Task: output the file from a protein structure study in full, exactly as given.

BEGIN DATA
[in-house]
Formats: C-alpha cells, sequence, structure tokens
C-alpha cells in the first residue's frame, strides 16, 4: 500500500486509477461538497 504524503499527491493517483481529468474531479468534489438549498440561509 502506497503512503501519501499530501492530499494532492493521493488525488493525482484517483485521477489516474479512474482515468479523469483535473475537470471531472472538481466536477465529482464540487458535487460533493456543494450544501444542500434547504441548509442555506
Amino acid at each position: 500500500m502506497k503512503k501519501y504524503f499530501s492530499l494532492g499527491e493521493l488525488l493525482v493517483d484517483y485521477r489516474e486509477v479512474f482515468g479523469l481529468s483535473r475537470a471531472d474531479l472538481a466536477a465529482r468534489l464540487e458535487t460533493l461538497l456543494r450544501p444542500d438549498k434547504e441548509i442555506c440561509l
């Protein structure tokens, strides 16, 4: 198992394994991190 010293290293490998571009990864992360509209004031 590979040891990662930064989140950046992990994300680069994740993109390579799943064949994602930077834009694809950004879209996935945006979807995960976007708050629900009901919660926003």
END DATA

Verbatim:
[in-house]
Formats: C-alpha cells, sequence, structure tokens
C-alpha cells in the first residue's frame, strides 16, 4: 500500500486509477461538497 504524503499527491493517483481529468474531479468534489438549498440561509 502506497503512503501519501499530501492530499494532492493521493488525488493525482484517483485521477489516474479512474482515468479523469483535473475537470471531472472538481466536477465529482464540487458535487460533493456543494450544501444542500434547504441548509442555506
Amino acid at each position: 500500500m502506497k503512503k501519501y504524503f499530501s492530499l494532492g499527491e493521493l488525488l493525482v493517483d484517483y485521477r489516474e486509477v479512474f482515468g479523469l481529468s483535473r475537470a471531472d474531479l472538481a466536477a465529482r468534489l464540487e458535487t460533493l461538497l456543494r450544501p444542500d438549498k434547504e441548509i442555506c440561509l
């Protein structure tokens, strides 16, 4: 198992394994991190 010293290293490998571009990864992360509209004031 590979040891990662930064989140950046992990994300680069994740993109390579799943064949994602930077834009694809950004879209996935945006979807995960976007708050629900009901919660926003």